The US economy may be stalling out
A big point is being lost in buzz of the holidays, end-of-year excitement and the market’s hubbub over the start of the first Federal Reserve policy tightening campaign in more than a decade: America's economy is stalling.
If the trend continues, stocks could weaken as the calendar flips into 2016.
Just look at the recent data.
The Dallas Fed’s Manufacturing Activity index dropped to its lowest reading since May, dragged down by a decline in new orders. Ongoing weakness in manufacturing underscored a 0.4 percent drop in core capital goods orders in November. Core capital shipments were down 0.5 percent. This was well below expectations and led Capital Economics to reiterate their Q4 GDP growth estimate of just 2.0 percent.
Last week, the National Association of Realtors showed existing home sales coming in at a seasonally adjusted annual rate of 4.76 million in November, a 10.5 percent drop from October and below the 5.40 million consensus estimate. This was the weakest result in 19 months. The NAR blamed the result on sparse inventory and affordability issues resulting from higher prices.
The week before, we learned that U.S. industrial production dropped 0.6 percent in November, a month-over-month decline not seen in three-and-a-half years. While mild weather is playing a role, lessening the demand on utilities, readings were soft overall, reflecting a slowdown in global demand for U.S. products as a result of the dollar's recent strength.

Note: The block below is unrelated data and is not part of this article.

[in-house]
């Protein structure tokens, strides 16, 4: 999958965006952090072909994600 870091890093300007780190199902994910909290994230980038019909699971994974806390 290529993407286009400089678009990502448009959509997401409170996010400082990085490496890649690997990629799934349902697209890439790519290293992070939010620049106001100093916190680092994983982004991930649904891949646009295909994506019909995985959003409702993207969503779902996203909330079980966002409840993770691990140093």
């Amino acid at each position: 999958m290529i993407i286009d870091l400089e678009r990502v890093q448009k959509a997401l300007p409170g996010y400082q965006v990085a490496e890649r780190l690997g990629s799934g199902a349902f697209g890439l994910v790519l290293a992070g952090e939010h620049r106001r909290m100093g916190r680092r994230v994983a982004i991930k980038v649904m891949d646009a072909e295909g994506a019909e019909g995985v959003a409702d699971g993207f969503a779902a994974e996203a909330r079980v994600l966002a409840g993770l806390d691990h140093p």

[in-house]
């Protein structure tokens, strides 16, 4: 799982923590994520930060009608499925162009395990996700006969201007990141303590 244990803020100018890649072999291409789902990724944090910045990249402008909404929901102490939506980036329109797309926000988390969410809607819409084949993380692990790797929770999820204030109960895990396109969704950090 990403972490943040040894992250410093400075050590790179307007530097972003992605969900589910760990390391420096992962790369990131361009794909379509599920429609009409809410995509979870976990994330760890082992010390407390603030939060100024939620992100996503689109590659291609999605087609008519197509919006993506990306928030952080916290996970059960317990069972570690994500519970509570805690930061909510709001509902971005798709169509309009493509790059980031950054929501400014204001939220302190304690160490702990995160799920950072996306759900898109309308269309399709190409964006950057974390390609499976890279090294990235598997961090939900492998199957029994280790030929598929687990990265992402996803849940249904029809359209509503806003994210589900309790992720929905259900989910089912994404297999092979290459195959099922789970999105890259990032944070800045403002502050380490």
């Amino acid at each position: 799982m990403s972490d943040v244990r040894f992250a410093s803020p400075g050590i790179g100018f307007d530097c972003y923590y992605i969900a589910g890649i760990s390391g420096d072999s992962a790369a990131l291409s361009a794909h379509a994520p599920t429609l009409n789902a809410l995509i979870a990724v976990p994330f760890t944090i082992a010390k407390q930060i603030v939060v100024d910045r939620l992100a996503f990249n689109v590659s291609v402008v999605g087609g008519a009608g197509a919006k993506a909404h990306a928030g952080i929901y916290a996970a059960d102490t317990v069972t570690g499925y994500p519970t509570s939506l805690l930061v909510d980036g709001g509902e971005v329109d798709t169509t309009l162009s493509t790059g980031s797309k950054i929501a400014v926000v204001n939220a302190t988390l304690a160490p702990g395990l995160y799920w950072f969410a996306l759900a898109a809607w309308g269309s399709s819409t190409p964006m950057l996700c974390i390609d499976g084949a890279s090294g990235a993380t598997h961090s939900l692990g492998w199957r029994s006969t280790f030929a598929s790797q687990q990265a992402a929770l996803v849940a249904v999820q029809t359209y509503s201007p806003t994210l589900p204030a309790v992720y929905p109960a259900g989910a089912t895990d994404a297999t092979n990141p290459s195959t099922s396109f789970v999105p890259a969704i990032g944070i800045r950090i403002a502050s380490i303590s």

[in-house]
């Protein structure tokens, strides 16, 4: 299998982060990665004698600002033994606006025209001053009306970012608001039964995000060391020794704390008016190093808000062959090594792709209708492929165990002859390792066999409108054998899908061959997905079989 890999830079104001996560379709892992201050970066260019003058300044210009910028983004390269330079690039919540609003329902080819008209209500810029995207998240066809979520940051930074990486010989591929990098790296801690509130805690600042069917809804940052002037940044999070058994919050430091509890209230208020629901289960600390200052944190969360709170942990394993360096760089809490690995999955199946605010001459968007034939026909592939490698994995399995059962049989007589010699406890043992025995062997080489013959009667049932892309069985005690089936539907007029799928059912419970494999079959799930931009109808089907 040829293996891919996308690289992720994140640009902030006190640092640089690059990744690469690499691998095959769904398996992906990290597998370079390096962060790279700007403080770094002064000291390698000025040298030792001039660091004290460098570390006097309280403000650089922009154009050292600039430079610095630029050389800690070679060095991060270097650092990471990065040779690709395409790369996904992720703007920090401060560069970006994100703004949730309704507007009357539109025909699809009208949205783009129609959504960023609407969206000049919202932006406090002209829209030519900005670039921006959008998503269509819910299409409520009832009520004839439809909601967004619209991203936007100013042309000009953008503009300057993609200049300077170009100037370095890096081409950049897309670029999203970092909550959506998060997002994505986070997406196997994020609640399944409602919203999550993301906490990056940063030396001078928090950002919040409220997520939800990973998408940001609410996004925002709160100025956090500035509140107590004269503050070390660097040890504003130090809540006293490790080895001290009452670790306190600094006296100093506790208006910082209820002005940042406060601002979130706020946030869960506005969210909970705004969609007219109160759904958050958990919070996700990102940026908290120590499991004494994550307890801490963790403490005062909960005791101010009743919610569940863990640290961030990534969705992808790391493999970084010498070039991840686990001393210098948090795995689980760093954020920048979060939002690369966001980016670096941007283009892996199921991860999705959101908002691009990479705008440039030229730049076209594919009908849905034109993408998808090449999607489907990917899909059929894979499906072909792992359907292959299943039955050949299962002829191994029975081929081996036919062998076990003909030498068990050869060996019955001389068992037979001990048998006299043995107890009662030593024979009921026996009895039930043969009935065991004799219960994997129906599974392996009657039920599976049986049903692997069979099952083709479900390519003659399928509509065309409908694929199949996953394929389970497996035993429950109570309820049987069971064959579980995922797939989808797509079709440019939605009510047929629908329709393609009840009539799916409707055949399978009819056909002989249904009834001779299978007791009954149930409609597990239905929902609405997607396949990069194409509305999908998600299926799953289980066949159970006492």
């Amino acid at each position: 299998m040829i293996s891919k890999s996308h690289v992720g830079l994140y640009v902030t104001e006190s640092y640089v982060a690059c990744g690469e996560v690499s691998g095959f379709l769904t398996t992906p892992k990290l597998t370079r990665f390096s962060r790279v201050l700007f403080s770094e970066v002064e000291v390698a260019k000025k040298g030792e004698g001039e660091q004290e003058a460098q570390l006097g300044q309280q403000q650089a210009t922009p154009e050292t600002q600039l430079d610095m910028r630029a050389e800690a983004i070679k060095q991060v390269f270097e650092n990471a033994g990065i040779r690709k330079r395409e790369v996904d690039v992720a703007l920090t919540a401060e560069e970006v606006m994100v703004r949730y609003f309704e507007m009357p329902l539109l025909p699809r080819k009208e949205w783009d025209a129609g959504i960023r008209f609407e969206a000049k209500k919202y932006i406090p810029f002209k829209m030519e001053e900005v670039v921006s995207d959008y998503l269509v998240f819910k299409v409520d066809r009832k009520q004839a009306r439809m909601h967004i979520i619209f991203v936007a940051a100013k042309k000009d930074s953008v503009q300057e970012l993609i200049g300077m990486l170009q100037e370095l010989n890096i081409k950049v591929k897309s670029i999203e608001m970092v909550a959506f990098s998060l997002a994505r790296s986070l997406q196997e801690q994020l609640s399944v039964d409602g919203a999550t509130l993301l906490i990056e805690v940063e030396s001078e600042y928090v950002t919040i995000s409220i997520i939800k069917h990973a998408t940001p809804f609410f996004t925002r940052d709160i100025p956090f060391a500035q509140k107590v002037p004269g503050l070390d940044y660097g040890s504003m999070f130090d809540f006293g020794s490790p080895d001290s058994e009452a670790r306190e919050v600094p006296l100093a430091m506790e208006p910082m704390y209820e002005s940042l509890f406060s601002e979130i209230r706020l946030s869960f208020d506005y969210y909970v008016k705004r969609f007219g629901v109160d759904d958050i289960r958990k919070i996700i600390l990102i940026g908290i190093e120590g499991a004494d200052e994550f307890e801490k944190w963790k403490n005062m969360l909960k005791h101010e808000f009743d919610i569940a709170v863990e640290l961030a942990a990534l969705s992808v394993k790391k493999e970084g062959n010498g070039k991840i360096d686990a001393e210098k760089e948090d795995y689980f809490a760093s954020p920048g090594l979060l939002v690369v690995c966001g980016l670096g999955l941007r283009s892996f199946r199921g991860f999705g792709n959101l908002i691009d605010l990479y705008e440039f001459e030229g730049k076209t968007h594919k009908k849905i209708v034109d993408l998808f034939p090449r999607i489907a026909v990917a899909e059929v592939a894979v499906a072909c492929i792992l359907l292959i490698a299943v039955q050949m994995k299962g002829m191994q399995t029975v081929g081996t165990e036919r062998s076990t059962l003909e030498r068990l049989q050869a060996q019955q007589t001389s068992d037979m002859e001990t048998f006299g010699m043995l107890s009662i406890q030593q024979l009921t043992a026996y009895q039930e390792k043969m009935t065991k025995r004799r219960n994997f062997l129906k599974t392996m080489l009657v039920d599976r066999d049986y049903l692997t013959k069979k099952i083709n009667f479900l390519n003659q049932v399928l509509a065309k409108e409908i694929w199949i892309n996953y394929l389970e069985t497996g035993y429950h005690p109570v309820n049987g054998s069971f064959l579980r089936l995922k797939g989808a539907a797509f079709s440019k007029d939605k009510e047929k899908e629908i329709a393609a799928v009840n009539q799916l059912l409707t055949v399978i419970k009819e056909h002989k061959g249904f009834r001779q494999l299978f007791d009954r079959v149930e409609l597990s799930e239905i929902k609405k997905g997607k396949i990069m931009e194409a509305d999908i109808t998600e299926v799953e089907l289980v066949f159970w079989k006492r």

It's likely that financial markets will grow increasingly concerned about the Fed's more aggressive rate hike forecast for 2016, which calls for four 0.25 percent hikes, while futures are pricing in between two and three hikes. A faster rate of Fed tightening could very well result in further economic weakness at a time of vulnerability.
This is the message of the Atlanta Fed's GDPNow real-time tracking estimate of Q4 GDP growth, which has fallen to a low of 1.3 percent as consumer spending is expected to be less robust this holiday shopping season (their "nowcast" for Q4 real consumer spending growth fell from 2.6 percent to 2.1 percent).
The result of the loss of momentum has been a fresh decline in the Citigroup Economic Surprise Index, which tracks where the economic data come in relative to expectations. When the data is better than analysts are estimating, the line rises. When it's weaker, the line falls.
As you can see, the index (in yellow) has returned to early 2015/late 2014 lows that were, at the time, caused by severe winter weather. Stocks have historically underperformed when this happens — but the relationship has been more or less broken since the Fed launched the QE3 bond-buying stimulus in 2012.
With interest rates moving higher for the first time since 2006, will 2016 be the year the weak stocks/weak economy relationship is restored? We're about to find out.
Technically, stocks are on the precipice, with the Dow Jones Industrial Average falling back below its 50-day and 200-day moving averages. The stochastic indicator, a measure of momentum strength in the lower pane of the chart below, has flashed a sell signal.
Don't expect much movement until a few days into 2016, when recent concerns about low commodity prices, stalled corporate earnings growth, rising interest rates, troubles in China and weak economic data eclipse the seasonal strength of the "Santa Claus" tailwinds stocks enjoy this time of year.